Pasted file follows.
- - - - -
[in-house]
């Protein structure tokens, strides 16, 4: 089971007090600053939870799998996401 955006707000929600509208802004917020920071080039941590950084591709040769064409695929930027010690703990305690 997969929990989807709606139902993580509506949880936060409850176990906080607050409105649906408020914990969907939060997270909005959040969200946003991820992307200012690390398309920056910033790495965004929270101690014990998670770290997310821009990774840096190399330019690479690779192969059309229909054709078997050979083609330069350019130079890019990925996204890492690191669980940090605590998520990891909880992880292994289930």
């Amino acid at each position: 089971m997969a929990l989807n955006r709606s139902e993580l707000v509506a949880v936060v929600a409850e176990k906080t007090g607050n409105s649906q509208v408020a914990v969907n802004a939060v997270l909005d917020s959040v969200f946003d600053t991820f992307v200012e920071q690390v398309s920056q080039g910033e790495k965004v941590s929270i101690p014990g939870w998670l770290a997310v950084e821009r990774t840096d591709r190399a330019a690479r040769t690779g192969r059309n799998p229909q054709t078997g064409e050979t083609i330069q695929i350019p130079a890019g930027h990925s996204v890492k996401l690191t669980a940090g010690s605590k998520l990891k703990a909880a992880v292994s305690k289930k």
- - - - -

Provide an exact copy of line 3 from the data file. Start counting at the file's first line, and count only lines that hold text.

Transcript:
């Amino acid at each position: 089971m997969a929990l989807n955006r709606s139902e993580l707000v509506a949880v936060v929600a409850e176990k906080t007090g607050n409105s649906q509208v408020a914990v969907n802004a939060v997270l909005d917020s959040v969200f946003d600053t991820f992307v200012e920071q690390v398309s920056q080039g910033e790495k965004v941590s929270i101690p014990g939870w998670l770290a997310v950084e821009r990774t840096d591709r190399a330019a690479r040769t690779g192969r059309n799998p229909q054709t078997g064409e050979t083609i330069q695929i350019p130079a890019g930027h990925s996204v890492k996401l690191t669980a940090g010690s605590k998520l990891k703990a909880a992880v292994s305690k289930k």